Coeliac disease is a frequent and life-long autoimmune condition, caused by an abnormal reaction of the immune system to gluten – a group of proteins found in grains such as wheat, barley and rye – that are common in the European diet. Despite its significant prevalence, many people are unaware of just how common it has become. Luisa Mearin, Secretary of the European Society for Paediatric Gastroenterology, Hepatology and Nutrition, investigates how by boosting our understanding, we can reduce complications and pave the way to a brighter future for our young patients dealing with it.

What is Paediatric Coeliac Disease?

Coeliac disease can occur at any age, including in babies during weaning (once gluten has been introduced to their diet), in children, and in adolescence. When a child with coeliac disease eats gluten, their immune system reacts by damaging the lining of the small intestine.

Paediatric coeliac disease is now the most common food-related chronic disease among children in Europe, with one-in-100 sufferers in the majority of European countries, and in areas of heightened prevalence, as many as eight-in-100. (1) However, most children with coeliac disease are not properly diagnosed, due to the complex clinical picture of the disease. (2) With this rising prevalence, undiagnosed paediatric coeliac disease leaves a large population at risk of developmental issues and long-term associated health complications.

It’s a surprise to many experts that paediatric coeliac disease was considered a rare condition among children until recently. The reality is that it is commonplace among children of all ages, including adolescents, and this trend is only likely to continue moving into the future.

Risk Factors of Paediatric Coeliac Disease

Certain groups are at a heightened risk of developing paediatric coeliac disease. Having a first-degree relative with the condition makes you up to at least 10 times more likely to be a coeliac (3), and you are twice as likely to have the disease if you are female. (4)

Additionally, having type 1 diabetes, Turner syndrome, Down’s syndrome, autoimmune thyroid disease, Williams syndrome, or autoimmune liver disease, increases the chances of having paediatric coeliac disease. (5)

Until recently we had no knowledge of how to stop paediatric coeliac disease from developing, finding no association with breast-feeding patterns, infection, or lifestyle factors, for instance. Prospective randomised research projects have shown that it’s not possible to lower the risk by earlier or later introduction of gluten into the diet of young children.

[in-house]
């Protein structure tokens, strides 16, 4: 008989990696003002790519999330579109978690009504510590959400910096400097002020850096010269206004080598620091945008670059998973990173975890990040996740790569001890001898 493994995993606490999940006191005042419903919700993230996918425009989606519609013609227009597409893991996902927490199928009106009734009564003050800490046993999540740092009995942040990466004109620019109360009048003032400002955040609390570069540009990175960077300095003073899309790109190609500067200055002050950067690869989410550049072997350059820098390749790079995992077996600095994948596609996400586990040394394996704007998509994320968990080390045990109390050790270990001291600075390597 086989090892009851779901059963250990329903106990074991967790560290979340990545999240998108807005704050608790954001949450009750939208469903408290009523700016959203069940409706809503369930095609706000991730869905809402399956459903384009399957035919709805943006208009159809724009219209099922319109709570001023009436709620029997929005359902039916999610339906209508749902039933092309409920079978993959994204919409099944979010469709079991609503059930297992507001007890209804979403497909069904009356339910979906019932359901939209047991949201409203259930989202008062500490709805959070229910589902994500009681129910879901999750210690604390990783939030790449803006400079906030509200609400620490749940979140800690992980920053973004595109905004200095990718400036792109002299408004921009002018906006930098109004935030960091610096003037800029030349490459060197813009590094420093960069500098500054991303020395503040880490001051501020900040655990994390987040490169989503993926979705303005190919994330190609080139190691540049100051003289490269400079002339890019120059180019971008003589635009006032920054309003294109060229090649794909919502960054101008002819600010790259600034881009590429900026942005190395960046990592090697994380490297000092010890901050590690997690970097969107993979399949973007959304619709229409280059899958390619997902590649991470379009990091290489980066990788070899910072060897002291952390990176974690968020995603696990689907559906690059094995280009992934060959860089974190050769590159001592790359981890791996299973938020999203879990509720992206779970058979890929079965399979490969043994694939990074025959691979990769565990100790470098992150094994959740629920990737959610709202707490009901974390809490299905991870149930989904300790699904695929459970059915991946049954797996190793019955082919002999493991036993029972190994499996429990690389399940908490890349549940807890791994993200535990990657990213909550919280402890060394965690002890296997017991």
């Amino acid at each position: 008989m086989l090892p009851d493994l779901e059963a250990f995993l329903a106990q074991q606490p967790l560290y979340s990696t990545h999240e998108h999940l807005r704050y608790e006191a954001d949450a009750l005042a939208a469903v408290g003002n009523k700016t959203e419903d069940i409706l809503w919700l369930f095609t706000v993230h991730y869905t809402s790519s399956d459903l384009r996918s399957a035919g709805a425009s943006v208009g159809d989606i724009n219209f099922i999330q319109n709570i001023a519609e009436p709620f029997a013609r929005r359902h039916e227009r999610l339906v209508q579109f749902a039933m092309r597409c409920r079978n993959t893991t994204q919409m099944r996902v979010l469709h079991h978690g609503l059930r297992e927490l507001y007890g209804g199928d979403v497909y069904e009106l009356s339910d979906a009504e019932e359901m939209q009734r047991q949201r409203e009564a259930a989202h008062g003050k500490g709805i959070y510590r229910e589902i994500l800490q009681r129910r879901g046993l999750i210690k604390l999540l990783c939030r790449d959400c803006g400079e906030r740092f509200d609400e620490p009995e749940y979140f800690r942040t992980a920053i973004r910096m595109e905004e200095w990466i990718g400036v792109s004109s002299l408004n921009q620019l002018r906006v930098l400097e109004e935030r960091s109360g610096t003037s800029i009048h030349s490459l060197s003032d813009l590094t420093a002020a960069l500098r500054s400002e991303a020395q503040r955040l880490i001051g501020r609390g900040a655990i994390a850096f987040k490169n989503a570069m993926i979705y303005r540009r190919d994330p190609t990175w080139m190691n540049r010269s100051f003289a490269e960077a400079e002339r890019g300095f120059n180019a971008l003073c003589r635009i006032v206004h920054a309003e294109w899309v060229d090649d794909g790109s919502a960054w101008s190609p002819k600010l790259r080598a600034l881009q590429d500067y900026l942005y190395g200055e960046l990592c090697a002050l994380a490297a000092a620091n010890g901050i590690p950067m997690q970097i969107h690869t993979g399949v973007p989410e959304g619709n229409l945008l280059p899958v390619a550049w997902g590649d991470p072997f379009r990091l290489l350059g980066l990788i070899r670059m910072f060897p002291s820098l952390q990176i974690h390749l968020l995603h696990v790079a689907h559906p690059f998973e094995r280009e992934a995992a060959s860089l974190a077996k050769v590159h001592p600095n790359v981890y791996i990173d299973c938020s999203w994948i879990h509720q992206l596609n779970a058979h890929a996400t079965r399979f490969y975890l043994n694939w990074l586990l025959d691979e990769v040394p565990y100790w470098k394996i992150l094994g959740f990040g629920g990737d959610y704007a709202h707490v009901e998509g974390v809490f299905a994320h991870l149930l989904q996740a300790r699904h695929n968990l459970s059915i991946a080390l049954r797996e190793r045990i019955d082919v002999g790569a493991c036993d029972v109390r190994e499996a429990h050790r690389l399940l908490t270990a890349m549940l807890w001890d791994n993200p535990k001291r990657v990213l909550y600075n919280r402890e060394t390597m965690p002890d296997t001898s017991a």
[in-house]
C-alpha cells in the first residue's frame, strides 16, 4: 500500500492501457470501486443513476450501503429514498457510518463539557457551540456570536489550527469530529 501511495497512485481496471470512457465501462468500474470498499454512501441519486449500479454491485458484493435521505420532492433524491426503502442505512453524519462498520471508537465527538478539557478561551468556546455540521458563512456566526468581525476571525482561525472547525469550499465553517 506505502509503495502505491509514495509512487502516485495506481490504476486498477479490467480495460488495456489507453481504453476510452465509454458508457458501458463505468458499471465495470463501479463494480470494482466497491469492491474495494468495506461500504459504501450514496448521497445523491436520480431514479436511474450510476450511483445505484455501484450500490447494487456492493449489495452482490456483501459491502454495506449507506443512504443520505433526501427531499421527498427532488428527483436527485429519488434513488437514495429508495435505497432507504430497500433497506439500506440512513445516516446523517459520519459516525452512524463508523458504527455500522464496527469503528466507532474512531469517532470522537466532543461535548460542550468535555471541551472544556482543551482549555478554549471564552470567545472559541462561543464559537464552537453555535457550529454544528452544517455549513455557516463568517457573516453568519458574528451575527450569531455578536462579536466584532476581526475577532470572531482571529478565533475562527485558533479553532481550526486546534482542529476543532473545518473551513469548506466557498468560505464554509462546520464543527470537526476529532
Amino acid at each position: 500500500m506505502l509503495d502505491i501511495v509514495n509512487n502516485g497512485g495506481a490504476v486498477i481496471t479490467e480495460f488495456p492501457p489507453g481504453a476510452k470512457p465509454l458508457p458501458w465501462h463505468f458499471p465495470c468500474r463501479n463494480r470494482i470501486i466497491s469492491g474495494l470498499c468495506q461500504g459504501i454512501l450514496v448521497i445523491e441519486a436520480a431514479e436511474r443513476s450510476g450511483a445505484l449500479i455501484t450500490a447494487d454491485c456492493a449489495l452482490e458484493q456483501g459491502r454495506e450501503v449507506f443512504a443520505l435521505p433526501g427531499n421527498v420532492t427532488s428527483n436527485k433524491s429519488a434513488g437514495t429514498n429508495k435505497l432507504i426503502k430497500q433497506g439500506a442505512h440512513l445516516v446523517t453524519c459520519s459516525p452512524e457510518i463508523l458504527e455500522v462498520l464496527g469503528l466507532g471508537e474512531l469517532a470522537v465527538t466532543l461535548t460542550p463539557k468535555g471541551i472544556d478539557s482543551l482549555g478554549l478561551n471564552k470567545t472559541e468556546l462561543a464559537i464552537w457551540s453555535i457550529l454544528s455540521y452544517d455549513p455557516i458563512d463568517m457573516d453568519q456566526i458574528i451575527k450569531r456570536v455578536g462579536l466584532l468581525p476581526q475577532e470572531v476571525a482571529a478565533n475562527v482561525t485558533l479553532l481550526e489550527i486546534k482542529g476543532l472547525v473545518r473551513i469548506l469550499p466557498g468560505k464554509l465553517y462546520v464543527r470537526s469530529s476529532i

Observational studies have also shown this for breast-feeding. However, recent studies within paediatric coeliac disease indicate that there may be ways to lower the risk of developing the condition through the diet. New research presented at the 52nd European Society for Paediatric Gastroenterology Hepatology and Nutrition (ESPGHAN) Annual Meeting held in June of this year suggested that high fibre intake during pregnancy reduces the risk of paediatric coeliac disease in children. (6) The Norwegian study, which assessed over 88,000 children between 1999-to-2009, found that the risk of the condition was eight per cent lower per 10g increase in fibre intake during pregnancy. ESPGHAN look forward to further studies in this field.

Secondary prevention by early diagnosis and treatment is also possible and in the first instance we should look to drive this forward. Screening programmes for young children offer an effective step in achieving this.

Signs and Symptoms of Paediatric Coeliac Disease

Paediatric coeliac disease may present with a large variety of non-specific signs and symptoms. It’s worth stressing the importance of diagnosis among those children with less clear symptoms, as well as those with obvious gastrointestinal indications. (7) Symptoms will not necessarily be severe, and in fact many children with the condition only present mild symptoms, such as abdominal pain, constipation, occasional vomiting, and flatulence. (8)

Key symptoms, which also act as the key health complications associated with paediatric coeliac disease, include chronic or intermittent diarrhoea, growth problems, weight loss, delayed puberty, amenorrhoea, iron-deficiency anaemia, nausea or vomiting, chronic abdominal pain, cramping or distension, chronic constipation, chronic fatigue, recurrent mouth ulcers, and abnormal liver tests.